Thursday, November 13, 2008

Judge Remains Silent on Corruption Questions

You probably will not be surprised to learn that William C. Thompson, presiding judge of the Alabama Court of Civil Appeals, has not responded to my e-mail asking him to explain unlawful findings he made on my appeal.

You also will not be surprised to learn that Thompson won his third six-year term on the all-Republican court last week, even though he is demonstrably corrupt.

The good news is that Democratic challenger Kimberly Drake made a pretty strong showing, considering that she had limited financial resources. Drake's showing makes me think Thompson and his GOP cronies on the appeals court are beatable if Democrats can mount a strong fund-raising effort.

But back to my e-mail. Why would Thompson not respond? Well, interested readers might want to ask him. His e-mail address is

Here's a sample of what you could write. (Feel free to cut and paste this. Just trying to be helpful.):

Judge Thompson:
I am a citizen concerned about justice issues and would like to ask you about your handling of the Legal Schnauzer case--Roger Shuler v. Mike McGarity (Appeal from Shelby County Circuit Court, 00-1248), appellate docket number 2040161.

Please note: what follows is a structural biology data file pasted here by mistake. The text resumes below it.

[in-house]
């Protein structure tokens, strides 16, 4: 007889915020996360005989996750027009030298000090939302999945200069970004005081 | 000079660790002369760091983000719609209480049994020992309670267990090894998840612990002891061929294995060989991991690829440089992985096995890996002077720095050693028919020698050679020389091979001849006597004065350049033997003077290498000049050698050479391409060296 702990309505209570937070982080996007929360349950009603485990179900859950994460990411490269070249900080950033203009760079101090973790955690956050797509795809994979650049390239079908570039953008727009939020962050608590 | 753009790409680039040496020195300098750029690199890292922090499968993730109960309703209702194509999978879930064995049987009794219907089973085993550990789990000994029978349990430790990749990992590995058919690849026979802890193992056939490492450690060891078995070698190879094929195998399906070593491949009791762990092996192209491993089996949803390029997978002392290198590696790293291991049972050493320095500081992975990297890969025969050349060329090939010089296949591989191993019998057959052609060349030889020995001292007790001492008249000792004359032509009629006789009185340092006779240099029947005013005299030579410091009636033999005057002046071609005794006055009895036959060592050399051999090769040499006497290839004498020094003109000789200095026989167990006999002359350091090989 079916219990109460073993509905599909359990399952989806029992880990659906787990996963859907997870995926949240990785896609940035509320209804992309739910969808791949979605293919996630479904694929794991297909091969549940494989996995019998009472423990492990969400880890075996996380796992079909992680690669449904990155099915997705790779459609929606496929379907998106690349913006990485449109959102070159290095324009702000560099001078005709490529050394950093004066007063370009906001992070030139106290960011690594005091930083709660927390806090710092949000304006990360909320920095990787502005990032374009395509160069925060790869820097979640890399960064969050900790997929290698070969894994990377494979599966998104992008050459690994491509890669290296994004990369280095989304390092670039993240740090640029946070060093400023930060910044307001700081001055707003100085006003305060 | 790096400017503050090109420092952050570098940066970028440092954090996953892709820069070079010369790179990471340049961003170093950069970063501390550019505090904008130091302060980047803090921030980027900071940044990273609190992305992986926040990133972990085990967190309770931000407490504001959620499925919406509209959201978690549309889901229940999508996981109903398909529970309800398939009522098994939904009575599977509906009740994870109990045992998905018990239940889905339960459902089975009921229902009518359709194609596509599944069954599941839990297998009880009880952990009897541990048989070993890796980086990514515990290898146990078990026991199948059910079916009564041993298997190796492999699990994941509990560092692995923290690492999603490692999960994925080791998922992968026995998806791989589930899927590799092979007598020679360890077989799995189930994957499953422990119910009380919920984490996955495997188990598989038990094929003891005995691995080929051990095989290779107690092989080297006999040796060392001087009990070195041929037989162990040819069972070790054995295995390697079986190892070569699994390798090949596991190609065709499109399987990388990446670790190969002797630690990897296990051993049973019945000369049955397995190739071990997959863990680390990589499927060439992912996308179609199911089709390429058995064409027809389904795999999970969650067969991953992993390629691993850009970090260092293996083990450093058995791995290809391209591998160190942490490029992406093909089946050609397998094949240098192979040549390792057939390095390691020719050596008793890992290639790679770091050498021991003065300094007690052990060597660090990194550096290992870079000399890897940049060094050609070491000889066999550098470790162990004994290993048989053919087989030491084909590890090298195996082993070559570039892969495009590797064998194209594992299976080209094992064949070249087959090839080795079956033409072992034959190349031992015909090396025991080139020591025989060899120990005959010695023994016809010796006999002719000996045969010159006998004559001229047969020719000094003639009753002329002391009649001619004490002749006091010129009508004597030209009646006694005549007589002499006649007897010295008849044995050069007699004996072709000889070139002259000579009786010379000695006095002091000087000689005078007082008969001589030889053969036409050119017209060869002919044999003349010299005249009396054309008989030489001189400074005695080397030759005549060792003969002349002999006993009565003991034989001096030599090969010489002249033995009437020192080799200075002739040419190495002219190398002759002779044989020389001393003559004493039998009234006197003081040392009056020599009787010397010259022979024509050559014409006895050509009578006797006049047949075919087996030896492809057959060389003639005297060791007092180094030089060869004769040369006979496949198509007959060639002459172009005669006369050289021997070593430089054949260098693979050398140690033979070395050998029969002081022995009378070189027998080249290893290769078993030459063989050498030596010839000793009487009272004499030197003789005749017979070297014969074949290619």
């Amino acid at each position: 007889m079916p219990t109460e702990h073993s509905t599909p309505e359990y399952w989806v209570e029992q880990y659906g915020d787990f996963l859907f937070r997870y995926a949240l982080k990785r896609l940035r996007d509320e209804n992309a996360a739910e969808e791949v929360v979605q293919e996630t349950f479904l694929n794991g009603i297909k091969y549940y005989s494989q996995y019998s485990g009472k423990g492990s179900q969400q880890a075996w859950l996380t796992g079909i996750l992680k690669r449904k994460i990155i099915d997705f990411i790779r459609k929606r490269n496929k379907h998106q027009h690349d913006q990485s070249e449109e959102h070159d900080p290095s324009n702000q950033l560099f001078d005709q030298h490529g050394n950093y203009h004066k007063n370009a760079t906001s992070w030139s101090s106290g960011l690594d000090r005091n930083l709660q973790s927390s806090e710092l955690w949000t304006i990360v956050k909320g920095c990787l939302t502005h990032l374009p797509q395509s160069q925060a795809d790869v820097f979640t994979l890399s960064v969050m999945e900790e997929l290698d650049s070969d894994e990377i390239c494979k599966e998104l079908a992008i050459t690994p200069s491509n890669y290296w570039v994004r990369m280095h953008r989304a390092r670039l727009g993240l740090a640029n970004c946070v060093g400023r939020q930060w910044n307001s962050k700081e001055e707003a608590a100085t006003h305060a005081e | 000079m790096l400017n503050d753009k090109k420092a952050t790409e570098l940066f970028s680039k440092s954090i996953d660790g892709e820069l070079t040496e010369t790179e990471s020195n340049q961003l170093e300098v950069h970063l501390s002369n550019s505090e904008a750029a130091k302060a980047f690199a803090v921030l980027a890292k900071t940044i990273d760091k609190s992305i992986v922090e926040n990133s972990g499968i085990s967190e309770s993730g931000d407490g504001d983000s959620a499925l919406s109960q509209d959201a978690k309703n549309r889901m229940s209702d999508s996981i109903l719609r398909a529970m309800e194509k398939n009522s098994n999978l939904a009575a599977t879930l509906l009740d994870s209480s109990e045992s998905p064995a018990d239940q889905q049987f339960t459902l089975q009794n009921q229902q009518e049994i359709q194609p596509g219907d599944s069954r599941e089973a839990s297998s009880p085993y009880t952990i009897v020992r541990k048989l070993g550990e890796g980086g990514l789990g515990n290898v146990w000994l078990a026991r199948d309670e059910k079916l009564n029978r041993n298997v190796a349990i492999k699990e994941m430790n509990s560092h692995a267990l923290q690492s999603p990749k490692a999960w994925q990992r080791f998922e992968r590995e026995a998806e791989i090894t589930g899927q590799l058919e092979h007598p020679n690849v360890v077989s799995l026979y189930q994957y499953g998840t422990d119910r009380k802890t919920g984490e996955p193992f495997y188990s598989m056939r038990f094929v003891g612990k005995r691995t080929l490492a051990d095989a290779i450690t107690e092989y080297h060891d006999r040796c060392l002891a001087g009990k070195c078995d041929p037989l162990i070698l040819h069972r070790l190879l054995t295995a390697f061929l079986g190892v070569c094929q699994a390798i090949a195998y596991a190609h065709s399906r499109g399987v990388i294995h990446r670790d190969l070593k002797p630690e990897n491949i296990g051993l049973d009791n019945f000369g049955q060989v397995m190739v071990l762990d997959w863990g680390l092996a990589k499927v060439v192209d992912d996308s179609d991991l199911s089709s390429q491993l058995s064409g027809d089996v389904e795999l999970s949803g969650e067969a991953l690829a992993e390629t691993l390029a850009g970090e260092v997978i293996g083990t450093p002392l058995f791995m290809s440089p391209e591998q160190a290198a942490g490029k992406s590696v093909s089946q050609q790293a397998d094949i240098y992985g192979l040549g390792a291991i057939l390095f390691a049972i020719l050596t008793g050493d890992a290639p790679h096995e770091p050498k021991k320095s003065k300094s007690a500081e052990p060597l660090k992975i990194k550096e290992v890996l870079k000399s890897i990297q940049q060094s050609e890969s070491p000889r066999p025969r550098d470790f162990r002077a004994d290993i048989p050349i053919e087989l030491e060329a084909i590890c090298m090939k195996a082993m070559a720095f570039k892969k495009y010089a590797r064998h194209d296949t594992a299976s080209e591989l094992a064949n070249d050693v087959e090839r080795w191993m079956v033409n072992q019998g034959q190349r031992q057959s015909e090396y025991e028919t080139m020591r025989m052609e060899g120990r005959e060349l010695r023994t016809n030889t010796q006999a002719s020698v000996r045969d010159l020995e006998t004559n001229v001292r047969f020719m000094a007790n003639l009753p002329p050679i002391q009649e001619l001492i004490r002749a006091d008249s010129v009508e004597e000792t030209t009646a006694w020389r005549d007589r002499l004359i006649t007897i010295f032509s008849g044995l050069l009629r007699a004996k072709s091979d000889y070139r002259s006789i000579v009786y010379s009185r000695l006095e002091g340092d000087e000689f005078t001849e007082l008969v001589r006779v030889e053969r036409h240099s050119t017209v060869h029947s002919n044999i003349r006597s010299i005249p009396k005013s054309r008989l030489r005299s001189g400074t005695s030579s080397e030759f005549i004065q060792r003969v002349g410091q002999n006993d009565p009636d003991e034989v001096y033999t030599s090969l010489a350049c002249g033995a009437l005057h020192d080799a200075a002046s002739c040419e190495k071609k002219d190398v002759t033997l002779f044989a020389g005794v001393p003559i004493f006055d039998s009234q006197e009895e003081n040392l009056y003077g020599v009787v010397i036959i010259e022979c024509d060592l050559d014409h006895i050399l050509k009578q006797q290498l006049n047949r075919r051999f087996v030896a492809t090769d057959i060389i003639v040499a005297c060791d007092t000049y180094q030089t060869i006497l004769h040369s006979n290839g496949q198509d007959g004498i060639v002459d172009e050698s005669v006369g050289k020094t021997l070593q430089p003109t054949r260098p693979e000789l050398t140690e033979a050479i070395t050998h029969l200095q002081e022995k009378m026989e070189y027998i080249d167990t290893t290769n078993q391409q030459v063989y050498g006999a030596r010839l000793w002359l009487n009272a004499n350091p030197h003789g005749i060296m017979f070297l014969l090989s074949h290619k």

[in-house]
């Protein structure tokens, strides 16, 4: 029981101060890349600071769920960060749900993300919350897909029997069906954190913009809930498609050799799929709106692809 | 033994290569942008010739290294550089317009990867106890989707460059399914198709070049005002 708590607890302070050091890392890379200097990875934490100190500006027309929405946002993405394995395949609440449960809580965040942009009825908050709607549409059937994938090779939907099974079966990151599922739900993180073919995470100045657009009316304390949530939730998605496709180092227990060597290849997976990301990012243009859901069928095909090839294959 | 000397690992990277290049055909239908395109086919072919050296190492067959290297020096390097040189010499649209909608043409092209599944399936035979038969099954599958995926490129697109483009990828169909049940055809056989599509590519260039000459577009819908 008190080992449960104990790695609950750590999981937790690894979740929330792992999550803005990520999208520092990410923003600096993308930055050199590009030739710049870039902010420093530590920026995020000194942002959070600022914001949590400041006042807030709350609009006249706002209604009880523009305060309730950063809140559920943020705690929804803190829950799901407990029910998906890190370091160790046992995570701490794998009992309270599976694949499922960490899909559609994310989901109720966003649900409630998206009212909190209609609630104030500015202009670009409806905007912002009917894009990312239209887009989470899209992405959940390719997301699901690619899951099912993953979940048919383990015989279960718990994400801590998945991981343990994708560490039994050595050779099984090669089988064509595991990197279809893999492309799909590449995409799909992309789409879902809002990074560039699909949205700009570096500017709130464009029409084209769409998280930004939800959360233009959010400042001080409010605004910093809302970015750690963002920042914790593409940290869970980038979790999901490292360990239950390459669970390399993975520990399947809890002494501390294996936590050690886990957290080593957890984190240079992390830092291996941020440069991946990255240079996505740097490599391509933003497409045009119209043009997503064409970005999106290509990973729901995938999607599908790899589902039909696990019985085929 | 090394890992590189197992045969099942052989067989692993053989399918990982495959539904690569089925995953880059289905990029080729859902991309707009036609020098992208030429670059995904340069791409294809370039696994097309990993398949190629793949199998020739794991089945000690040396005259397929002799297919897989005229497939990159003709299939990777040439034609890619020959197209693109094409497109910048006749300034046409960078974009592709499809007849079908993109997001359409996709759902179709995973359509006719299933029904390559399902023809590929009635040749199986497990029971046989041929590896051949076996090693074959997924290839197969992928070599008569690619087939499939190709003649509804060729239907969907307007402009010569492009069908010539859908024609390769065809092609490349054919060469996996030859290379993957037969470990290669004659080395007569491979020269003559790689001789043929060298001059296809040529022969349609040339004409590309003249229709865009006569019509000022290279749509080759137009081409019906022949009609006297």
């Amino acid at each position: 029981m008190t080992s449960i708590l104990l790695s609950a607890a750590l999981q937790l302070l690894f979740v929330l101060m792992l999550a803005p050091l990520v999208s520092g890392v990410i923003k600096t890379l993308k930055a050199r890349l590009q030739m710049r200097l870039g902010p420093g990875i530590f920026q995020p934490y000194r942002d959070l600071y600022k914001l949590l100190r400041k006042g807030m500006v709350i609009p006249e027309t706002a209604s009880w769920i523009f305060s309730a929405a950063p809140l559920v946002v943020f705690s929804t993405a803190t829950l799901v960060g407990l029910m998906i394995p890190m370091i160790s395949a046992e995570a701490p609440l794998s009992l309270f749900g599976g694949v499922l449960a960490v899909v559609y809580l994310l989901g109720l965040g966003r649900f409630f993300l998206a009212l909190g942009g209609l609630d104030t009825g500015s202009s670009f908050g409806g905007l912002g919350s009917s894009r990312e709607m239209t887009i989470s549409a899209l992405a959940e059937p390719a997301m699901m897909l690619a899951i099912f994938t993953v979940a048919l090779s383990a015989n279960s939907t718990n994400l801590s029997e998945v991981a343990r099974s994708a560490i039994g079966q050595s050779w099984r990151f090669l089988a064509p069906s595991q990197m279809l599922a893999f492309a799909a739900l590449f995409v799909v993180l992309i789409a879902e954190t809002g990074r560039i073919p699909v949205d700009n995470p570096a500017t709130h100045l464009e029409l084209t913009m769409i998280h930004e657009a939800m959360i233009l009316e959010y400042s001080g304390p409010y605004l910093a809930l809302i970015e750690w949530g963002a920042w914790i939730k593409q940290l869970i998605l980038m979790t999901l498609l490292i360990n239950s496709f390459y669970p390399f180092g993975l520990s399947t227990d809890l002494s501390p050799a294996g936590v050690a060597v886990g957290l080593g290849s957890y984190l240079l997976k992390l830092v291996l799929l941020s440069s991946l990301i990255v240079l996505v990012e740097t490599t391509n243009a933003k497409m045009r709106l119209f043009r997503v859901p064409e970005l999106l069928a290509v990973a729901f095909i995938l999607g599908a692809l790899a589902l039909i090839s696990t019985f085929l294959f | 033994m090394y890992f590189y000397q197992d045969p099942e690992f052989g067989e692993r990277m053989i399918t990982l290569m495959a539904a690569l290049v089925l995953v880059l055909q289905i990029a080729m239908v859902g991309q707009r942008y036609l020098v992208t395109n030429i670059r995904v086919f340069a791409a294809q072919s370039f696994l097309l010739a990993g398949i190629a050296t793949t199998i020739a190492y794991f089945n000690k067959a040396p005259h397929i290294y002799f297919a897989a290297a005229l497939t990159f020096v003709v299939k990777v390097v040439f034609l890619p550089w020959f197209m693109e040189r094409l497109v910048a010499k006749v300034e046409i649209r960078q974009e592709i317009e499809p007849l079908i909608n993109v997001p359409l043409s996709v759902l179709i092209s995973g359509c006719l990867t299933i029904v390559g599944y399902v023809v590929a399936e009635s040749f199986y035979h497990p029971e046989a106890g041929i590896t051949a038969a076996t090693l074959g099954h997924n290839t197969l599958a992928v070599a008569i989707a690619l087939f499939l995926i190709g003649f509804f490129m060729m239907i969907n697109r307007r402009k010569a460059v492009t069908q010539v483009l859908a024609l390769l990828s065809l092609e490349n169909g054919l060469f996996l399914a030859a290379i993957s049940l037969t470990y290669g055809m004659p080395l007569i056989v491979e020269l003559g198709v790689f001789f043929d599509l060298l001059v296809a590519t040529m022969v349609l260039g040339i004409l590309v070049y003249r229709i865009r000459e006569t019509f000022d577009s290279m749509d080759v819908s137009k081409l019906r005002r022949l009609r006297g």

Your no-opinion affirmance in the case raises two simple questions:

* How do you affirm a trial court's decision to allow an amendment to complaint that was filed 65 days late, without seeking leave of court as required by law?

* How do you affirm a trial court's decisions to deny three properly executed and supported motions for summary judgment (MSJ) where the nonmoving party did not respond as required by law--and in the final two instances, the nonmoving party did respond at all?

As a taxpayer, I would like for you to explain these decisions. I'm sure you would agree it's important that citizens have confidence that courts are making lawful rulings.

I await your reply.


Your Name

We'll see if you have more luck than I did in getting a response.

Meanwhile, my posts about Judge Thompson drew an anonymous comment from a reader who appears to be a member of the legal community. The comment reveals an awful lot about the sorry state of our judicial system, particularly the appellate courts.

I would like to share the comment with you and take a close look at its contents. That will be coming up soon.

(To be continued)

1 comment:

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